cpu: 500m
            memory: 4G

    pilot:
      # disable autoscaling for use in smaller environments
      autoscaleEnabled: false
      # increase random sampling rate for development/testing
      traceSampling: 100.0

    kiali:
      # change to false to disable kiali
      enabled: true

      # to use oauth, remove the following 'dashboard' section (note, oauth is broken on OCP 4.0 with kiali 0.16.2)
      # create a secret for accessing kiali dashboard with the following credentials
      dashboard:
        user: admin
        passphrase: admin

    tracing:
      # change to false to disable tracing (i.e. jaeger)
      enabled: true
  • Install service mesh
oc project istio-system
oc create -f cr.yaml

#it will take a while to have all the pods up
watch 'oc get pods'
  • When service mesh is available
Every 2.0s: oc get pod -n istio-system                                                                                              Mon Jul  8 16:39:46 2019

NAME                                      READY   STATUS    RESTARTS   AGE
elasticsearch-0                           1/1     Running   0          13m
grafana-86dc5978b8-k2dvl                  1/1     Running   0          9m15s
ior-6656b5cfdb-cjt7z                      1/1     Running   0          9m55s
istio-citadel-7678d4749b-bjqq8            1/1     Running   0          14m
istio-egressgateway-66d8b969b8-wmcfm	  1/1     Running   0          9m55s
istio-galley-7f57cd4c6c-6d2r8             1/1     Running   0          11m
istio-ingressgateway-7794d8d4fc-dd72g     1/1     Running   0          9m55s
istio-pilot-77d65868d4-68lzd              2/2     Running   0          10m
istio-policy-7486f4cb6c-fdw6q             2/2     Running   0          11m
istio-sidecar-injector-66d49c6865-clqzm   1/1     Running   0          9m39s
istio-telemetry-799557976b-9ljz4          2/2     Running   0          11m
jaeger-agent-b7bz8                        1/1     Running   0          13m
jaeger-agent-j4dnp                        1/1     Running   0          13m
jaeger-agent-xmwzz                        1/1     Running   0          13m
jaeger-collector-96756f879-n889z          1/1     Running   3          13m
jaeger-query-6f4456546c-mwjkk             1/1     Running   3          13m
kiali-c58c8476d-wzhj6                     1/1     Running   0          8m45s
prometheus-5cb5d7549b-lmjtk               1/1     Running   0          14m

Install Knative 0.6

  • Install Knative serving operator
    • Click Catalog -> OperatorHub -> search for “knative” keyword
    • Click “Knative Serving Operator”
    • Click “Install”

Screen Shot 2019-07-08 at 9.45.57 AM.png

  • Install Knative eventing operator
    • Click Catalog -> OperatorHub -> search for “knative” keyword
    • Click “Knative Eventing Operator”
    • Click “Install”

Screen Shot 2019-07-08 at 9.47.24 AM.png

  • I also manually scale up my nodes to prepare for the tutorial deployment.
  • Click Compute -> Machine Sets
  • Click “3 dots” at the end of each machine set-> click Edit Count -> enter 2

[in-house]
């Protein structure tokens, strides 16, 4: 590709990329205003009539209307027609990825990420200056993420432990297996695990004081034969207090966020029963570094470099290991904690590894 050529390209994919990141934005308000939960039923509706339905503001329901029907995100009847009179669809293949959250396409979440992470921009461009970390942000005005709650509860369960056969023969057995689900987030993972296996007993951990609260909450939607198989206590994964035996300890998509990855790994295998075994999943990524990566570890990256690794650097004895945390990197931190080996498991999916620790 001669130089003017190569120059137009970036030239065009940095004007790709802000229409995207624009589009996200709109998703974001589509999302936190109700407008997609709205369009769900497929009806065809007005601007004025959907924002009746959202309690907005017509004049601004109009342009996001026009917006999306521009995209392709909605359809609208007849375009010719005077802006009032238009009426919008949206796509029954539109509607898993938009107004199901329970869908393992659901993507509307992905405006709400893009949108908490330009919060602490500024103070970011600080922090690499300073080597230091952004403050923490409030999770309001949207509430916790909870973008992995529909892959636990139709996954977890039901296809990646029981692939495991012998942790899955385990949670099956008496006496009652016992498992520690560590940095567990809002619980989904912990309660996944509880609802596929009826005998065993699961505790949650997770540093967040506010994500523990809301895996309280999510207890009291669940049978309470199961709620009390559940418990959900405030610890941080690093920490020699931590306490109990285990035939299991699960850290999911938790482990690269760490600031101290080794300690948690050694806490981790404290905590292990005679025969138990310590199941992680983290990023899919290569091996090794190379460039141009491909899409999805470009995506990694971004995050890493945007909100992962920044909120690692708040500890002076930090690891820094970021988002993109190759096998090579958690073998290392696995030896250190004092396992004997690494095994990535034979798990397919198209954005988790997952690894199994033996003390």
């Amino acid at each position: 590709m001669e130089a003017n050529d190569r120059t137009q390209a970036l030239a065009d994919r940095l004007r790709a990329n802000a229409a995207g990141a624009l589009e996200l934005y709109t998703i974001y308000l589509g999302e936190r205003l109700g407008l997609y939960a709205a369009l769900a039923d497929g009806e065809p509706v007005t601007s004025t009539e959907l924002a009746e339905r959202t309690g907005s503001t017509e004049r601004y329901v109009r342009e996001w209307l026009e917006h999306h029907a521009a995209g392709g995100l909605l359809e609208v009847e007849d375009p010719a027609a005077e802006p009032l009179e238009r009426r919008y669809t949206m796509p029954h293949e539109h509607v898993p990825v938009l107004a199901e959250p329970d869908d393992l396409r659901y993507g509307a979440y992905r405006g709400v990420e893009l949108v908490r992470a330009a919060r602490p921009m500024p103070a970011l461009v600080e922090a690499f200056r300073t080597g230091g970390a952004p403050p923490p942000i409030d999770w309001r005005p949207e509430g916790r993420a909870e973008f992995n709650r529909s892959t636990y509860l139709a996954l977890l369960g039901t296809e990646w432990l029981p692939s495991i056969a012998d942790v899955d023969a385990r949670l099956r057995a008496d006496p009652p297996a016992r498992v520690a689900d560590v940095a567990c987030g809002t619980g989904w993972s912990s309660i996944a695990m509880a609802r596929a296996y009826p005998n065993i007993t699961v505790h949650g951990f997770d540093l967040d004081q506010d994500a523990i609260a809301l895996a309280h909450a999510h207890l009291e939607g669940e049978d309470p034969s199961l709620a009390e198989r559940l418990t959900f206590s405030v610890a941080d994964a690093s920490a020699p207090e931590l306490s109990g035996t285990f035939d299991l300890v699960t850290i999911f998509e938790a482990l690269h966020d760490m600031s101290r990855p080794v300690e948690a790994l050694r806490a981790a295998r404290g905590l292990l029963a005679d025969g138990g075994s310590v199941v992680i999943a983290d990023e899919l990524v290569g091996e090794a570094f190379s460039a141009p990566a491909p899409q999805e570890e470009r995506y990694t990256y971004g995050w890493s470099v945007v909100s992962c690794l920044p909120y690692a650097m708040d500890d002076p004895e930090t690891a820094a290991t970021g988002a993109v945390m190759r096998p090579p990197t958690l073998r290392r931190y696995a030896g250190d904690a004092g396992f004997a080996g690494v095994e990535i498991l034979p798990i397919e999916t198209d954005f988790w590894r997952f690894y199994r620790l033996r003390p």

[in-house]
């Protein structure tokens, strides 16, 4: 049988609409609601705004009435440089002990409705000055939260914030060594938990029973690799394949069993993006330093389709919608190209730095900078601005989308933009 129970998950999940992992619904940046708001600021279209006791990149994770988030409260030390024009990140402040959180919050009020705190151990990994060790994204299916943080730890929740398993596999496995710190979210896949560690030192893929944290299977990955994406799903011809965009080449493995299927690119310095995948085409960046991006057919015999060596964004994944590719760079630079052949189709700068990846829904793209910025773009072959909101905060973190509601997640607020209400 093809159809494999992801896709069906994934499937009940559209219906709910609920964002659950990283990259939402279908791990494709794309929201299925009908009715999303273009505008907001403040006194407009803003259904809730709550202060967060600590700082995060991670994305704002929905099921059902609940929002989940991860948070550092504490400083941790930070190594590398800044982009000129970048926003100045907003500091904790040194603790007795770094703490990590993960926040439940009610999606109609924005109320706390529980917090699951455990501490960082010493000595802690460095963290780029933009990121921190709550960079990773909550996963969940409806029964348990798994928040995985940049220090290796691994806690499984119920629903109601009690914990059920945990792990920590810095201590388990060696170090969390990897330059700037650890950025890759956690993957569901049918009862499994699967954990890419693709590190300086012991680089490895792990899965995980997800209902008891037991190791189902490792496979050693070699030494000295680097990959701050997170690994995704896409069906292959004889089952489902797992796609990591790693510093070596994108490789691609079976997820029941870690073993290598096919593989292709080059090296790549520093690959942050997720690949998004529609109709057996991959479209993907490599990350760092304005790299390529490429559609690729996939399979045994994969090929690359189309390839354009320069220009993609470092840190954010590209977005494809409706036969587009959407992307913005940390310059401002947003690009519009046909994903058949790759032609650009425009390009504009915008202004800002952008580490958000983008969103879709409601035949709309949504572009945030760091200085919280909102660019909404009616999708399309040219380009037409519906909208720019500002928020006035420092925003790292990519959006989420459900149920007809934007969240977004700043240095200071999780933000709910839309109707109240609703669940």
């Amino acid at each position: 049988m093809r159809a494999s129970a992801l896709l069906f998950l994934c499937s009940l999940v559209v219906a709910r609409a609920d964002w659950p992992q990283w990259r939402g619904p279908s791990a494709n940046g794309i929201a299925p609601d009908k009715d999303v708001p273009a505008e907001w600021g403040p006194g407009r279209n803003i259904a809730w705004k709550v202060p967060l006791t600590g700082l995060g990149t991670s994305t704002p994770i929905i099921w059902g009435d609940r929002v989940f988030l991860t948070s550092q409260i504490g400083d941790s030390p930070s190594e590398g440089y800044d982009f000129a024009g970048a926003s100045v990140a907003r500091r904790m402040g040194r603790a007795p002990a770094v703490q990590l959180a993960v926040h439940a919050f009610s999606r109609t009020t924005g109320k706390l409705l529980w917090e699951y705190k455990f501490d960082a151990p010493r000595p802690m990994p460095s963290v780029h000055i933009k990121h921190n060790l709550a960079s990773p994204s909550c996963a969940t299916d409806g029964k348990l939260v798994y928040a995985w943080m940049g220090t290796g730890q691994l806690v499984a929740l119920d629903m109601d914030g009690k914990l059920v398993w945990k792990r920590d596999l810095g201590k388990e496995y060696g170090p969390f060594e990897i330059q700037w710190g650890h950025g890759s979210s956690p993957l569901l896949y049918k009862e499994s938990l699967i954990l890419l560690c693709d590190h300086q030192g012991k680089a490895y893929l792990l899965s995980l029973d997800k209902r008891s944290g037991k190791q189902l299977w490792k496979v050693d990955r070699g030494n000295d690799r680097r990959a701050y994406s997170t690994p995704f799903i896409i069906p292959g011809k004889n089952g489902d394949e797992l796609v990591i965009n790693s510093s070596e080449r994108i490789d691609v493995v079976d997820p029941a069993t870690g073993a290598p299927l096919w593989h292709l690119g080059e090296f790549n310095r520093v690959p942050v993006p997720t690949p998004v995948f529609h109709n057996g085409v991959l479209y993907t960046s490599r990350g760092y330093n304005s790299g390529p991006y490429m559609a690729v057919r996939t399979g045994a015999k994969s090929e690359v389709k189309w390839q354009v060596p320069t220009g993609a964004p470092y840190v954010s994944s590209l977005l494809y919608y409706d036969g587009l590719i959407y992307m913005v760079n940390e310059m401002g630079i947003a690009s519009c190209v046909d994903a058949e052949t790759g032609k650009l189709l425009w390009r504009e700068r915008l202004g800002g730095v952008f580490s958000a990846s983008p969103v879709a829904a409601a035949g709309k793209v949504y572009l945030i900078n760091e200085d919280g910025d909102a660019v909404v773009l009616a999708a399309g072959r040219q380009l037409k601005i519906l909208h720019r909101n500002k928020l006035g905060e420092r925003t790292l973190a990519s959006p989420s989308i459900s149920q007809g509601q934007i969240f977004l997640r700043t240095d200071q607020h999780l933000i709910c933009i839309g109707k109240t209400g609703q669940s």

Screen Shot 2019-07-08 at 9.49.15 AM.png

  • validate (Installed Operator under openshift-operators project)

Screen Shot 2019-07-08 at 9.52.02 AM.png

Install Knative Client – kn

Knative client CLI (kn) can list, create, delete, and update Knative service.

$ which kn
/usr/local/bin/kn
$ kn version
Version:      v20190625-13ff277
Build Date:   2019-06-25 09:52:20
Git Revision: 13ff277
Dependencies:
- serving:    

 

Let’s Have Some Fun

Knative serving via kn

I am using my already build an image that is out in docker hub for this example. Here are the steps to create a simple Knative service.

oc new-project knative-demo
oc adm policy add-scc-to-user anyuid -z default -n knative-demo
oc adm policy add-scc-to-user privileged -z default -n knative-demo
kn service create mysvc --image docker.io/piggyvenus/greeter:0.0.1

List Knative service

$ kn service list
NAME    DOMAIN                                                        GENERATION   AGE   CONDITIONS   READY   REASON
mysvc   mysvc.knative-demo.apps.cluster-6c33.sandbox661.opentlc.com   1            29s   3 OK / 3     True    

Execute the service

$ curl mysvc.knative-demo.apps.cluster-6c33.sandbox661.opentlc.com
Hi  greeter => '0bd7a995d27e' : 1

Knative serving via a YAML file

Create Knative service YAML can also do the trick. Example, as shown below.

apiVersion: serving.knative.dev/v1alpha1
kind: Service
metadata:
  name: greeter
spec:
  runLatest:
    configuration:
      revisionTemplate:
        spec:
          container:
            image: docker.io/piggyvenus/greeter:0.0.1
            livenessProbe:
              httpGet:
                path: /healthz
            readinessProbe:
              httpGet:
                path: /healthz

 

Create Knative service

oc apply -f service.yaml

Check out Knative service resources

oc get deployment
oc get pods
oc get services.serving.knative.dev
oc get configuration.serving.knative.dev
oc get routes.serving.knative.dev

Invoke Knative service

oc get routes.serving.knative.dev
curl mysvc.knative-demo.apps.cluster-6c33.sandbox661.opentlc.com

Please check out Knative tutorial! There are more examples of Knative. I hope you find this blog useful.